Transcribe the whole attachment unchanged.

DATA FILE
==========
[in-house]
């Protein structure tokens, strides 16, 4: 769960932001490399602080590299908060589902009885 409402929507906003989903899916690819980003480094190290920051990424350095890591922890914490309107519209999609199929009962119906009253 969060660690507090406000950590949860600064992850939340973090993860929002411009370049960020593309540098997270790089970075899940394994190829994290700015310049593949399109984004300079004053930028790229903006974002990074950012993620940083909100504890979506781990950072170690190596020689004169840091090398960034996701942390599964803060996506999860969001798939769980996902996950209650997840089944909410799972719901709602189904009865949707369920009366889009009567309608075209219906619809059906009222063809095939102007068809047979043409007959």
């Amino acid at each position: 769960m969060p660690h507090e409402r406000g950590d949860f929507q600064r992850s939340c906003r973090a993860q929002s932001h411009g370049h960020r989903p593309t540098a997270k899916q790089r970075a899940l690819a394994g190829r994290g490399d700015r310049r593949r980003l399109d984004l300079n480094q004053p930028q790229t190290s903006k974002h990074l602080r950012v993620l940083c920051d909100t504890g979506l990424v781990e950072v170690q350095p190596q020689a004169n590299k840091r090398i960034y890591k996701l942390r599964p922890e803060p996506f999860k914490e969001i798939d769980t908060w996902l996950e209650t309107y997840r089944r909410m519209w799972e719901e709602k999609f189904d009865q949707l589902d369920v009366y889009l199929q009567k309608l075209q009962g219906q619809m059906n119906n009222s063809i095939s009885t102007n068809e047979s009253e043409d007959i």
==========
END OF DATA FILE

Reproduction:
[in-house]
């Protein structure tokens, strides 16, 4: 769960932001490399602080590299908060589902009885 409402929507906003989903899916690819980003480094190290920051990424350095890591922890914490309107519209999609199929009962119906009253 969060660690507090406000950590949860600064992850939340973090993860929002411009370049960020593309540098997270790089970075899940394994190829994290700015310049593949399109984004300079004053930028790229903006974002990074950012993620940083909100504890979506781990950072170690190596020689004169840091090398960034996701942390599964803060996506999860969001798939769980996902996950209650997840089944909410799972719901709602189904009865949707369920009366889009009567309608075209219906619809059906009222063809095939102007068809047979043409007959």
């Amino acid at each position: 769960m969060p660690h507090e409402r406000g950590d949860f929507q600064r992850s939340c906003r973090a993860q929002s932001h411009g370049h960020r989903p593309t540098a997270k899916q790089r970075a899940l690819a394994g190829r994290g490399d700015r310049r593949r980003l399109d984004l300079n480094q004053p930028q790229t190290s903006k974002h990074l602080r950012v993620l940083c920051d909100t504890g979506l990424v781990e950072v170690q350095p190596q020689a004169n590299k840091r090398i960034y890591k996701l942390r599964p922890e803060p996506f999860k914490e969001i798939d769980t908060w996902l996950e209650t309107y997840r089944r909410m519209w799972e719901e709602k999609f189904d009865q949707l589902d369920v009366y889009l199929q009567k309608l075209q009962g219906q619809m059906n119906n009222s063809i095939s009885t102007n068809e047979s009253e043409d007959i």